Improved desktop notifications and a Wayland-compatible battery testing tool are among the 14 projects selected by GNOME for this year’s Google Summer of Code (GSoC).

The yearly, three month long initiative from Google is a mainstay of the free software calendar. Under the guidance of community-based mentors students get paid to work on achievable and practical efforts that benefit users within the open source sphere.

The aim of GSoC is as much about each student learning, maturing and developing their software development skills as it is delivering a ‘tangible’ result at the end of the process.

Projects chosen for the initiative also need to meet a certain set of criteria, and be achievable within the time frame — hence no pie-in-the-sky “build a free and open source 1:1 clone of Adobe Photoshop CC in GTK” type wishes!

GNOME’s GSoC 2020 Projects

GNOME, like many free software projects, takes part every year. And this year its range of projects is as diverse as ever.

The official GNOME website could do with some TLC, couldn’t it? Intern Clarissa Borges will undertake work in this area. Her brief states she’ll be performing ‘technical and content-wise evaluation’ of the existing GNOME website with a view towards a potential/eventual refresh.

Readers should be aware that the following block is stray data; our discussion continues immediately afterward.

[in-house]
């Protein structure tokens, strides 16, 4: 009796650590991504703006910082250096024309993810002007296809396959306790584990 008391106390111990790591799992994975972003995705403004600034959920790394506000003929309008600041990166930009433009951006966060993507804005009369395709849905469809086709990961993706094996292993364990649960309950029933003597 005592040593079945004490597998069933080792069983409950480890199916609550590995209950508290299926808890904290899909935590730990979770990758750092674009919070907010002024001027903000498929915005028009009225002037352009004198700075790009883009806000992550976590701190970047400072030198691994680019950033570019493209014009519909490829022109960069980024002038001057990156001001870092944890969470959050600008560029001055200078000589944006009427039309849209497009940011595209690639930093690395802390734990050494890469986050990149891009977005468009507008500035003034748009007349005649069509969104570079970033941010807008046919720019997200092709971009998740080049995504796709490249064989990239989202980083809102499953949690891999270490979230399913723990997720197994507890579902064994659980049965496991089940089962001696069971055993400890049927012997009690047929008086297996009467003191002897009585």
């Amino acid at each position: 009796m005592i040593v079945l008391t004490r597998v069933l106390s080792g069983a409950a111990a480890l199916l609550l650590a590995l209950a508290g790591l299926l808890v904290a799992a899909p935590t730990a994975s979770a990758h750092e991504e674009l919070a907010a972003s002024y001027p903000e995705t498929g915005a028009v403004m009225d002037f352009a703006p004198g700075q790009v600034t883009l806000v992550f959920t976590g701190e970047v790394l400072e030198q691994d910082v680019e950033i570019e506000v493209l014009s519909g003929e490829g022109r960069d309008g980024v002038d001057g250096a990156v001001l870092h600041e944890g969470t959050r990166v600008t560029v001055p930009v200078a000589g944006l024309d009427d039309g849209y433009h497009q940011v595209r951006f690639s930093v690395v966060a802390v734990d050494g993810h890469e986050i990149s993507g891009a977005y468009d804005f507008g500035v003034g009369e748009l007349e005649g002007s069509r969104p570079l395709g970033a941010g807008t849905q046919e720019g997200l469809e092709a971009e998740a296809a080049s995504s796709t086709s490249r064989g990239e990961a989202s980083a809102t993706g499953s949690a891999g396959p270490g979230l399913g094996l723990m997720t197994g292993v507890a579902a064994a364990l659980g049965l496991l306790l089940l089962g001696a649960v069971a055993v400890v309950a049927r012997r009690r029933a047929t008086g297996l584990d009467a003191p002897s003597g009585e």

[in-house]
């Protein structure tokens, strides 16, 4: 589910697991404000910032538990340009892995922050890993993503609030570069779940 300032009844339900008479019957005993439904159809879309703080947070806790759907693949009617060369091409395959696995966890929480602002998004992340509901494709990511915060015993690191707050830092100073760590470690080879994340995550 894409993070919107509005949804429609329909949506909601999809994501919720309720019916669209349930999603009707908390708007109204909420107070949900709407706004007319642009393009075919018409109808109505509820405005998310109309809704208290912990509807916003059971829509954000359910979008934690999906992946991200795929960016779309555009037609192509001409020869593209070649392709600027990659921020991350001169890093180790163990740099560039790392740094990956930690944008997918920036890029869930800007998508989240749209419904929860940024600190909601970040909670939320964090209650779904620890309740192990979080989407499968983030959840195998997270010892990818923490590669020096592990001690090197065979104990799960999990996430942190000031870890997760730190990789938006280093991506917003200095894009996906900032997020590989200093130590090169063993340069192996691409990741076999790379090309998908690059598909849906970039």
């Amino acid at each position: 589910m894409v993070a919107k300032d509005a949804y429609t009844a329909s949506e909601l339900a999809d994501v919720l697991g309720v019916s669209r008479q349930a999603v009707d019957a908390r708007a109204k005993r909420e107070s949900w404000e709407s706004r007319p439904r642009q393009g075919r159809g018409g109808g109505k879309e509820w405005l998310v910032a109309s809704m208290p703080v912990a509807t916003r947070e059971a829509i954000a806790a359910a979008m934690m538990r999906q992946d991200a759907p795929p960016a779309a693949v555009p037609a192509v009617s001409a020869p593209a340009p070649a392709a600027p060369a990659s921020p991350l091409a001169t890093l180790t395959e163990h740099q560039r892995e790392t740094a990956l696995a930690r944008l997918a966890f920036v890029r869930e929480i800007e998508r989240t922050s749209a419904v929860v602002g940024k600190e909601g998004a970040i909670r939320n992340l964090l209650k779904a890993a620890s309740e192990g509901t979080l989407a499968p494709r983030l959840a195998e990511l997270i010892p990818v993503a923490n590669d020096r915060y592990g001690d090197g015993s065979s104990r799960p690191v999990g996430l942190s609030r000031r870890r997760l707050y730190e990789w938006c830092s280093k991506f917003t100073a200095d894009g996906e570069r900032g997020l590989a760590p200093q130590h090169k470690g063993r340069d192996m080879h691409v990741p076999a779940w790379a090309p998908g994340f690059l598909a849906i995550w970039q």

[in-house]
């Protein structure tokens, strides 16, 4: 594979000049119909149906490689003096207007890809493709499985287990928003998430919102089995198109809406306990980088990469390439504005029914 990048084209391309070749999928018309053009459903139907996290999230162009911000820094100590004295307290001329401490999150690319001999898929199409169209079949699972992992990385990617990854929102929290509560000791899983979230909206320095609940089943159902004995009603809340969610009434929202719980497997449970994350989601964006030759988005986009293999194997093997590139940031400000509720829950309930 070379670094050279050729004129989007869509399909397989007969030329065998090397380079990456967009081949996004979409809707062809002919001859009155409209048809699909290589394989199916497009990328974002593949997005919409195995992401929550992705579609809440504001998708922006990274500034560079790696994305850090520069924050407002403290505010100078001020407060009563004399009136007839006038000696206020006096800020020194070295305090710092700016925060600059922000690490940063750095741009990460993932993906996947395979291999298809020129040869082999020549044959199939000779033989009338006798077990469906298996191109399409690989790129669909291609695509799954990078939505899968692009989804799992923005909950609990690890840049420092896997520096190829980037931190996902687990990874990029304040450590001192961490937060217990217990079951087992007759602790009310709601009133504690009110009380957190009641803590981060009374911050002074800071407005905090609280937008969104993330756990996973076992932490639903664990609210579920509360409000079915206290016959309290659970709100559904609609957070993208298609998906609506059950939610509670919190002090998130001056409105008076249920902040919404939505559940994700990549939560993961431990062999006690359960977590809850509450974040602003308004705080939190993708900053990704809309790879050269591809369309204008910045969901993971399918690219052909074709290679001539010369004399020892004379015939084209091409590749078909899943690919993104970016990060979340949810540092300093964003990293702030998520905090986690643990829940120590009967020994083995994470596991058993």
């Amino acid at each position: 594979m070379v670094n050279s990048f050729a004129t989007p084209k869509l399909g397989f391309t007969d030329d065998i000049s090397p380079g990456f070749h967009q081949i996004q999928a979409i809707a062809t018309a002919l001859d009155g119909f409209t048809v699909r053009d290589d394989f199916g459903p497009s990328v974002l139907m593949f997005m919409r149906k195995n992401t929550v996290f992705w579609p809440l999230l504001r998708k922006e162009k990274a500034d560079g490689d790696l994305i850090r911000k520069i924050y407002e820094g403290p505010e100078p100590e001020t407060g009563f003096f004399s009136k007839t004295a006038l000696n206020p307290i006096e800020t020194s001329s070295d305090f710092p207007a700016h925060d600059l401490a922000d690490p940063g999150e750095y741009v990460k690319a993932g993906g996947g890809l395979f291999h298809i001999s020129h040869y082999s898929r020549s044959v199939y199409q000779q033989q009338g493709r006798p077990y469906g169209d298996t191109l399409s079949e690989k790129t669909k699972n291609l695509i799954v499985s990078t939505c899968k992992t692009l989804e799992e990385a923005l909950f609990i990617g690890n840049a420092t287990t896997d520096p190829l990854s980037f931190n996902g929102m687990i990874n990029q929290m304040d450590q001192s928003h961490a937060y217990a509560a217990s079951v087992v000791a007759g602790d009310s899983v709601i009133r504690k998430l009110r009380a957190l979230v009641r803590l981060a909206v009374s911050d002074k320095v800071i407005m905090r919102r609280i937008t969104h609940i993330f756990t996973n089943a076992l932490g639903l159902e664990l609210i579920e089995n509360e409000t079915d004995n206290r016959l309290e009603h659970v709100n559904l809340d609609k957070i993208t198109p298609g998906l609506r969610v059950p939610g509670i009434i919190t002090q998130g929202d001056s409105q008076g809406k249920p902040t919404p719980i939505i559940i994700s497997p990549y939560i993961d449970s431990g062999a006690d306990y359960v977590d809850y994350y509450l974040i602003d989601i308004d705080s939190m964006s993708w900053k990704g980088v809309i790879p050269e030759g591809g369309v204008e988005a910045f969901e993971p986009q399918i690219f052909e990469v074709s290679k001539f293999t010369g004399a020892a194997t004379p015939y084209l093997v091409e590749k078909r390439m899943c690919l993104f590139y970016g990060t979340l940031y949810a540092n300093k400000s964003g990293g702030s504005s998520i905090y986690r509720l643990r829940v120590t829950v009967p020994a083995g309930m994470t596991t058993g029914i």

Mariana Pícolo is tackling a redesign of notification popovers in GNOME Shell. The effort hopes to introduce “…a cleaner design for the notifications panel, with some improvements on the design itself, and the popovers will have some actions on it.”

José F Lorenzo-Hernández is to work on Wayland port of Battery Bench. This may also include adding new benchmarks and tests to the tool to make it easier for developers to record and track battery and energy consumption under Wayland.

Other projects include “UI design improvements” in Epiphany, specifically to the Preferences and History dialogs, and the Bookmarks popover; multi-account support in Fractal; and an adaptive (read: mobile friendly) sound recorder redesign.

GNOME Music matures with each release but, in a world of cloud-centric music streaming, its local-file focus puts it at a slight disadvantage. The solution: make it find and play music from remote sources “with almost zero configuration and user efforts”.

You can read through all of the selected projects for GNOME on the official GSoC website, where you can find a full list of organisations, mentors, and projects.

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